Then on Tuesday, Equal Justice Works Fellow Jacklyn Bryan will present “Water and Wisconsin Tribal Communities: Past, Present and Future” at 7:30 p.m. in Steitz Hall. A member of the Big Pine Paiute Tribe of Owens Valley in California and a 2017 Vermont Law School graduate, Bryan will discuss her work to assist in statewide collaborations to assess and address outside risks to clean water on tribal lands.

Sunday’s gala is being organized by the Lawrence student group Greenfire, in cooperation with other student organizations and the Sustainability Committee.

“All of it will have some sort of relation to sustainability, environmental practices and just getting people outside,” said Alyssa Ayen ’19, co-president of Greenfire, a student environmental group with roots dating back to the early 1990s.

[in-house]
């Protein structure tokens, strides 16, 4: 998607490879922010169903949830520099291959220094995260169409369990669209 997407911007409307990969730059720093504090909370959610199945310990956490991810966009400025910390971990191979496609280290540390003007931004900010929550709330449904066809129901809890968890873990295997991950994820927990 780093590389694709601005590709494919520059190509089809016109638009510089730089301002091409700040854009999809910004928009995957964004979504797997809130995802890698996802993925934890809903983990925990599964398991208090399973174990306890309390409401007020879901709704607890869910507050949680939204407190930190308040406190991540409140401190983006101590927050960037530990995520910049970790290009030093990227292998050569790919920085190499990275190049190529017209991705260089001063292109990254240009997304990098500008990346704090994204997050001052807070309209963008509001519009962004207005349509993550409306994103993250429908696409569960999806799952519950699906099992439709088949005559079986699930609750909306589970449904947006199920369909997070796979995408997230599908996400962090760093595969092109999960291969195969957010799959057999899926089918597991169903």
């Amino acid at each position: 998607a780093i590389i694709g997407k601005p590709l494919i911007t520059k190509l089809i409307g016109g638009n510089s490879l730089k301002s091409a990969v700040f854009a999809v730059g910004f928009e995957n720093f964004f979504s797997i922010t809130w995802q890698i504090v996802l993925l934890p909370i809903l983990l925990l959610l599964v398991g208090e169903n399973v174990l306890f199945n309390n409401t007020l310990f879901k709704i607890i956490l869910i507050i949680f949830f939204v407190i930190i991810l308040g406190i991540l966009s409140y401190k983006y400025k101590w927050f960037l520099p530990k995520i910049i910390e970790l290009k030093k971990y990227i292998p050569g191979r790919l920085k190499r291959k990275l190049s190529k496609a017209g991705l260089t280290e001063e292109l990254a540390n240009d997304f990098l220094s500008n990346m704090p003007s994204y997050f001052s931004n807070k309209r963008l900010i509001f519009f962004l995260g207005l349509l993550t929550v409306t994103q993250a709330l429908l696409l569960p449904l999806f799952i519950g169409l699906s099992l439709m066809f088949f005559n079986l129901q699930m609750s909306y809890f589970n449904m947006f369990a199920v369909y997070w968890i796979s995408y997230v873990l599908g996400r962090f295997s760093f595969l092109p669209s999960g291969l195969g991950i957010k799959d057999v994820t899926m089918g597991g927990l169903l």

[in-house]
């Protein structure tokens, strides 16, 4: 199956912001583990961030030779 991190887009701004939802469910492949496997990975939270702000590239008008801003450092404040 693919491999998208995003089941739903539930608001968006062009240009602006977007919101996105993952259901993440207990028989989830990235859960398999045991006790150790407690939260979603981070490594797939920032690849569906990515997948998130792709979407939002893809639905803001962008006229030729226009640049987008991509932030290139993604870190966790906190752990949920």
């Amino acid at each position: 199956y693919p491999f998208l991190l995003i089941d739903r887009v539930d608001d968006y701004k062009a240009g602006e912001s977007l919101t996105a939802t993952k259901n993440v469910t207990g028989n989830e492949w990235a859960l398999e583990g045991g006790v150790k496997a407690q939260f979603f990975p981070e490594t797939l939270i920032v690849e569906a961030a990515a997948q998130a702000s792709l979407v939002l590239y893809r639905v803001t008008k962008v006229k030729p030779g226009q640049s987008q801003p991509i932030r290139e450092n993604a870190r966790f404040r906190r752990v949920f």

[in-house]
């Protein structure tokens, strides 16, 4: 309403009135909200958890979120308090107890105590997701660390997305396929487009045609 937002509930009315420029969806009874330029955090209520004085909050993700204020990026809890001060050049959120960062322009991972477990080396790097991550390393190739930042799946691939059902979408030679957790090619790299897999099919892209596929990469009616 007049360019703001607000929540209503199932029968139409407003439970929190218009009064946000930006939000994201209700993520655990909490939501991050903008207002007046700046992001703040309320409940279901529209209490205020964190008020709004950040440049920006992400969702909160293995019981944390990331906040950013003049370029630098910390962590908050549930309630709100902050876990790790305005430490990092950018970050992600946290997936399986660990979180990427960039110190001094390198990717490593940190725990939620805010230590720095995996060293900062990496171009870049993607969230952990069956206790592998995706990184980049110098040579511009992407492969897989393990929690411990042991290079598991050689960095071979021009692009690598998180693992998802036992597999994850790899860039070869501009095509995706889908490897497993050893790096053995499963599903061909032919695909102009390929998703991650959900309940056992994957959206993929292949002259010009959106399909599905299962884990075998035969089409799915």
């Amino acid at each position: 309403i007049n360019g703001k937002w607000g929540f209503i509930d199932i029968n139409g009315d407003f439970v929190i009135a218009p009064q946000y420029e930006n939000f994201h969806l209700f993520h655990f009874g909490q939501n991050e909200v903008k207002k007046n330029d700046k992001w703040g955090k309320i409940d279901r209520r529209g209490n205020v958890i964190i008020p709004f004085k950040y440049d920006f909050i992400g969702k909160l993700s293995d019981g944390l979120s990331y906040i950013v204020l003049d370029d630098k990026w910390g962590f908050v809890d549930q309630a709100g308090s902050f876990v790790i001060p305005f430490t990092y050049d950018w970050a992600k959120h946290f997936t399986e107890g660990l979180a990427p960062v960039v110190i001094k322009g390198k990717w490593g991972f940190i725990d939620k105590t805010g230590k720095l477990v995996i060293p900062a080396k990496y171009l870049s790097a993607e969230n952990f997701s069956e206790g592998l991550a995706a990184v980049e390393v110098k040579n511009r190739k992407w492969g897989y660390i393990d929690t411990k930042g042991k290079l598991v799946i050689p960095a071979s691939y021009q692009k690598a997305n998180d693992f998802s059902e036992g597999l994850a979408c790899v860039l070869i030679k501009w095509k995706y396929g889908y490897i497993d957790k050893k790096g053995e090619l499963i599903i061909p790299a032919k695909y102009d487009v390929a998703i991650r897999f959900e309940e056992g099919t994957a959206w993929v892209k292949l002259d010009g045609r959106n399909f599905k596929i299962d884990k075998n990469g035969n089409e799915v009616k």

Like many of those involved, Ayen’s interest in environmental advocacy is personal. The environmental science major from Madison watched as urban sprawl began to erode wetlands in her grandparents’ neighborhood in Verona, her favorite childhood hangout.

Wall along Drew Street is painted for Earth Week.
Earth Week signage is courtesy of Greenfire.

“I would spend all of my time outside as a child, playing games, going on hikes and bike rides,” she said. “I enjoyed my childhood so much. But as I got older, I started realizing more and more that Madison, like so many cities, has urban sprawl. There is a ton of development, and I saw it near my grandparents’ house. I think I was probably 13 at the time and I realized it really bothered me a lot.